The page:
of long enduring misery and sin, let it suffer only for a moment, and
it will escape both." In the Lettres Edifiantes, the Jesuits con-
stantly refer to the multitudes of abandoned children whom they
collected in the streets of Peking, and brought to the knowledge of
a saving Christian faith. I have been asked by Chinamen, to lend
them money, to prevent them from selling their children for the pay-
ment of their debts. A great proportion of the children educated
by the Catholic nuns in their convents, have been purchased for a
small sum of money, or surrendered without condition to the custody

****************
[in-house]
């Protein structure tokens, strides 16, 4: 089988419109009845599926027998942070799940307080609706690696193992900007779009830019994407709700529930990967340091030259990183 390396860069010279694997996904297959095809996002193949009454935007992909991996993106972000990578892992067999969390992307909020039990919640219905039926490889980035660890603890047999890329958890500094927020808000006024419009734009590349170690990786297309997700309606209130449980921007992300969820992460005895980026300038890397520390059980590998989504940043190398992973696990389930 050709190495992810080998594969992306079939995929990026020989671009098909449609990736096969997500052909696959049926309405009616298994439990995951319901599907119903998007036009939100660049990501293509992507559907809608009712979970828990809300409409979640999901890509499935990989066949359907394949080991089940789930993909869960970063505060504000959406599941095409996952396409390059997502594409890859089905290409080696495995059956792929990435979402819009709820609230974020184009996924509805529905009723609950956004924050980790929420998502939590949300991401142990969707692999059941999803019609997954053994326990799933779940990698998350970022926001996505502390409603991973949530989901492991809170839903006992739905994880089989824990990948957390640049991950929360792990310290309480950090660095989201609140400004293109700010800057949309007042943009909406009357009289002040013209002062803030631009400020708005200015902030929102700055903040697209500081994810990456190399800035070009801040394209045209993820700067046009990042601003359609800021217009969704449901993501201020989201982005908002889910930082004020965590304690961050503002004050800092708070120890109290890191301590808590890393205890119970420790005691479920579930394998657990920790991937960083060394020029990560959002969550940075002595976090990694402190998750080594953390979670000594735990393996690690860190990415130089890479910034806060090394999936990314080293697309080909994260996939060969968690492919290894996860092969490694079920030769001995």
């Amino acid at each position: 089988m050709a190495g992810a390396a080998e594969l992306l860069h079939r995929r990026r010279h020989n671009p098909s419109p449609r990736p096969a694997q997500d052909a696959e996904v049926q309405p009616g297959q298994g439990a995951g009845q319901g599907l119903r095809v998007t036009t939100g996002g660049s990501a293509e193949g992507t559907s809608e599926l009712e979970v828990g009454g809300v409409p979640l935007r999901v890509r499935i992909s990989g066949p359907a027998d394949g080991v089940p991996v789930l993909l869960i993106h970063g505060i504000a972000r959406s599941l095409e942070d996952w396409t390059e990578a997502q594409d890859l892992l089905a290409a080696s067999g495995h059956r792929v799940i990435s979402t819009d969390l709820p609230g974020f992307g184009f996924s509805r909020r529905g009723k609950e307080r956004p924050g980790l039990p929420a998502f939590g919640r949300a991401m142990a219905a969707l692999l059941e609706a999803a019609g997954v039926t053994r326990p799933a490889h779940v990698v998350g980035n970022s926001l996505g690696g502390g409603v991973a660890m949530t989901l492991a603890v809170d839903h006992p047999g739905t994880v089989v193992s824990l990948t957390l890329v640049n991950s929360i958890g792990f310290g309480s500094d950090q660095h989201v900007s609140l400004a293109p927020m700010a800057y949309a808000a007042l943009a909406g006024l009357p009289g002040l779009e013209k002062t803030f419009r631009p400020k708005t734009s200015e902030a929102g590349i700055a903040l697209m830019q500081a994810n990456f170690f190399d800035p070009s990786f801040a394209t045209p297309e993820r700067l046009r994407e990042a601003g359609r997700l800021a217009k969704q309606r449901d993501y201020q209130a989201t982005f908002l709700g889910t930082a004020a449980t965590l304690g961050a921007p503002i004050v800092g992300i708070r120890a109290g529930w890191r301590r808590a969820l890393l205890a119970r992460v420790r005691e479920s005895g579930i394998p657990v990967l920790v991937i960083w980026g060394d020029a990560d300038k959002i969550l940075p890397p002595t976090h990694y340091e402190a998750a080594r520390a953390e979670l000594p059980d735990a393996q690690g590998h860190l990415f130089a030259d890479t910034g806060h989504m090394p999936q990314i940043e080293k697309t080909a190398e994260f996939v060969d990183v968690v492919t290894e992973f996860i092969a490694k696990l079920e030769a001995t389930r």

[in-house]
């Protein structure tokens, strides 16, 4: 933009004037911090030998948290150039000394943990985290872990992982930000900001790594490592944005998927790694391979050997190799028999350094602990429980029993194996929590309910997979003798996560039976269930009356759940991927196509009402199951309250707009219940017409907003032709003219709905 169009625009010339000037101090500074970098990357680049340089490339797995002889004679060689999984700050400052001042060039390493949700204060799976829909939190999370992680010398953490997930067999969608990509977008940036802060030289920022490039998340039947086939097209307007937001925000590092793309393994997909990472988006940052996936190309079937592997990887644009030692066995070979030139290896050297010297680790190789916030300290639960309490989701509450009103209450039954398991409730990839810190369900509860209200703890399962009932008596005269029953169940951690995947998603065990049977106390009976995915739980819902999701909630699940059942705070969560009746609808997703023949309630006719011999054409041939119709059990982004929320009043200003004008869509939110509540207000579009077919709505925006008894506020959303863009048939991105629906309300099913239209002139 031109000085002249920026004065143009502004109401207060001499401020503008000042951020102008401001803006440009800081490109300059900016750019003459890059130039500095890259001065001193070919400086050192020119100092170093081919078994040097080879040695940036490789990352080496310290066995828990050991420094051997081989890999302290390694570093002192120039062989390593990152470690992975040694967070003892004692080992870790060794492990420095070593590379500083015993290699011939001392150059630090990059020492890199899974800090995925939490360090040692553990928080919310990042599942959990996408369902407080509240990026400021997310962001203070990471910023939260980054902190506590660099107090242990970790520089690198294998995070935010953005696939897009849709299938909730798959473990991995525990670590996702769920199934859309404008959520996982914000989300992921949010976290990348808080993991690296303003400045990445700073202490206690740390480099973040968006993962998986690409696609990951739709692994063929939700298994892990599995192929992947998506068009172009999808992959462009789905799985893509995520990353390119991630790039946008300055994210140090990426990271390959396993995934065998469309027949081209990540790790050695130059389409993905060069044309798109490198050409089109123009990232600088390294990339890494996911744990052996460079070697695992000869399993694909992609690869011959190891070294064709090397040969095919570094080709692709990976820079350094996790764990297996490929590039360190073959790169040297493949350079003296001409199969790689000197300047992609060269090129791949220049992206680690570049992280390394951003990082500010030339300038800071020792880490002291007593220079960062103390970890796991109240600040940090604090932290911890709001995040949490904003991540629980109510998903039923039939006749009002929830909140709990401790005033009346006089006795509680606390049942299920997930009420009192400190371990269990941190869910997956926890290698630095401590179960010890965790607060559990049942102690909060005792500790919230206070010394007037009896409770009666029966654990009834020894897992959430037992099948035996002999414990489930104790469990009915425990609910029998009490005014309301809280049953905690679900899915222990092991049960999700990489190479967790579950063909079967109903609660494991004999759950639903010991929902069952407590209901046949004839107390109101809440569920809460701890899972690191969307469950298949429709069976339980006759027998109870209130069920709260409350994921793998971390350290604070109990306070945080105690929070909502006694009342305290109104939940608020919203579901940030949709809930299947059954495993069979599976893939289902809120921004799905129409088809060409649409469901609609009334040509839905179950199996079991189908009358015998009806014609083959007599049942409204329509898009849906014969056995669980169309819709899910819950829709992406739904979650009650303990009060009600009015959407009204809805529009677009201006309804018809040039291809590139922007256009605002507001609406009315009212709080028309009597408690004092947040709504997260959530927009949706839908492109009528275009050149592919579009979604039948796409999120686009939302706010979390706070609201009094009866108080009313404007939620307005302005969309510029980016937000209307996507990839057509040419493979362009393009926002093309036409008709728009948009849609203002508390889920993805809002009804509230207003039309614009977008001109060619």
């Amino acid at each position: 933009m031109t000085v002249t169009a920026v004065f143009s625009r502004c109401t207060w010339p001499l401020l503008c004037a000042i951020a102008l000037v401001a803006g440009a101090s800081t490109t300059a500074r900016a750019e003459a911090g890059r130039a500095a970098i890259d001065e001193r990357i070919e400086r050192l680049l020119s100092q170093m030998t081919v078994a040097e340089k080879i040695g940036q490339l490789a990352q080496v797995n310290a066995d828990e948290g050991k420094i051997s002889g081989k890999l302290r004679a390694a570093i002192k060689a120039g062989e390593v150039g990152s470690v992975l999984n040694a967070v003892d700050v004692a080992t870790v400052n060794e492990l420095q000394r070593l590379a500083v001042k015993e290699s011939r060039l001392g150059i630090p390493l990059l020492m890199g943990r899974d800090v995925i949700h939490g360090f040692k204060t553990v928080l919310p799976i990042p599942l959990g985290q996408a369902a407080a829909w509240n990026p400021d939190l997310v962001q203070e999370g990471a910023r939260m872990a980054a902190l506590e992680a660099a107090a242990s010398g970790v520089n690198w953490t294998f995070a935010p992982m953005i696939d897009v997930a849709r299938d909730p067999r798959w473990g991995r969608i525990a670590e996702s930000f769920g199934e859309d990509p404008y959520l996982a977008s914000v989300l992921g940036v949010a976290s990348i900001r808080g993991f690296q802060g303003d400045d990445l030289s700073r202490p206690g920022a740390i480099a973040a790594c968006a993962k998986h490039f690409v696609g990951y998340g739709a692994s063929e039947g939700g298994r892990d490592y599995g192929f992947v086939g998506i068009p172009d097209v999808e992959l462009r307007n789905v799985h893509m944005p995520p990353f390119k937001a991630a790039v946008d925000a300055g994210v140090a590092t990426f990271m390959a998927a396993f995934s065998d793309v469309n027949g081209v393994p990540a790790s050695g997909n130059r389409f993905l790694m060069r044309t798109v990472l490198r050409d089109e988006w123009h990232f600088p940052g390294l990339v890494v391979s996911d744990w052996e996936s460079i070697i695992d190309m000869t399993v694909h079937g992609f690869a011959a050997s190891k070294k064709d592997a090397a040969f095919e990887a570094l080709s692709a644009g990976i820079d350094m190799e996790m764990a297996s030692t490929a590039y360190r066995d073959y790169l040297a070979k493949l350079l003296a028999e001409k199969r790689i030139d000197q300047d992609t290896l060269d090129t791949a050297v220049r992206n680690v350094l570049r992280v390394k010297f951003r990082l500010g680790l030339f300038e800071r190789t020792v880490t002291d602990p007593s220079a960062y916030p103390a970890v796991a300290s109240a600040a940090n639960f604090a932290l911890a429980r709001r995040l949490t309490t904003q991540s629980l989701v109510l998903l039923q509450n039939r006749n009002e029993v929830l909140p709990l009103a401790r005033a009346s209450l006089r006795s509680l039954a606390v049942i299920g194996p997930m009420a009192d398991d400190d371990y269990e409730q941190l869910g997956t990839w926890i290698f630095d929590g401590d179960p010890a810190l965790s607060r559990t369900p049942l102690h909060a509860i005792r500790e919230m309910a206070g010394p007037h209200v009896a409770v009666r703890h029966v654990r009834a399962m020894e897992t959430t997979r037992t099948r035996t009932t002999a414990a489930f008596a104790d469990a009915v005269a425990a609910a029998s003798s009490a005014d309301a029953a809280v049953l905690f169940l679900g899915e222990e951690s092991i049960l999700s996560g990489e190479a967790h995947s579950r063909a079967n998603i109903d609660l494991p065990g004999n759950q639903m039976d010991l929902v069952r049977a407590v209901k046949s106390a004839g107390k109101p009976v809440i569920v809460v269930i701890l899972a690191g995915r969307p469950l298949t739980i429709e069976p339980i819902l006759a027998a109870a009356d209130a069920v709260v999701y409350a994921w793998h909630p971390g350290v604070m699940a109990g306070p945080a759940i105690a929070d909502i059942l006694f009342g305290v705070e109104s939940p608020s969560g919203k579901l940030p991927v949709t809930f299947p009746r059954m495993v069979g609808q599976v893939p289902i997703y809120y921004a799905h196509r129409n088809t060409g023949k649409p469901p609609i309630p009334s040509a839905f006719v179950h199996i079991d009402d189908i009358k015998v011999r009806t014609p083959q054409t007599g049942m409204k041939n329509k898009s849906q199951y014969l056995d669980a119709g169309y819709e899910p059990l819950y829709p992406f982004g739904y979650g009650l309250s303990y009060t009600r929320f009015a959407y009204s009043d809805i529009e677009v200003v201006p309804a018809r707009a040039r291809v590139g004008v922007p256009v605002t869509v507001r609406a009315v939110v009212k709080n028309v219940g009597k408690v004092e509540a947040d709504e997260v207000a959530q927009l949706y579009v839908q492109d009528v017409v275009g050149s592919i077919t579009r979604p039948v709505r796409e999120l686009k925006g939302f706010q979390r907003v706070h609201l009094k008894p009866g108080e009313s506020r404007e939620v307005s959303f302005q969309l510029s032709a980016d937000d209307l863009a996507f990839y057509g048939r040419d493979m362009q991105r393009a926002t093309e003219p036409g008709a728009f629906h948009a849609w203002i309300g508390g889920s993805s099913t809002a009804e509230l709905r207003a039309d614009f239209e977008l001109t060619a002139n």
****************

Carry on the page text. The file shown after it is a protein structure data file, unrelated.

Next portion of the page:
of the religious orders. Religious scruples there are none.

The sale of male slaves is generally for a term of years, and is the
subject of a formal, written contract between the parent or guardian
and the purchaser. I know of no agricultural slaves attached to the
soil, and I imagine that the hold of a master upon a male slave, who
wished to secure his independence, would be feeble. This is not the
case with female slaves, who cannot work out their own emancipation,
and, indeed, who are usually such important personages in a house-
hold, as friends and familiars of their mistresses, that they could
scarcely better their condition by change, and, in fact, often occupy
the same status as that of the hand-maidens of the scripture pa-


had betrothed their son Liang to the beautiful
daughter of Liu, who was a Mandarin, belong-
ing to the Home Department. " A charming
girl, blooming seventeen, and happily dis-
engaged. Her name is Yu Khing. She is as
clever as she is lovely. We settled it all on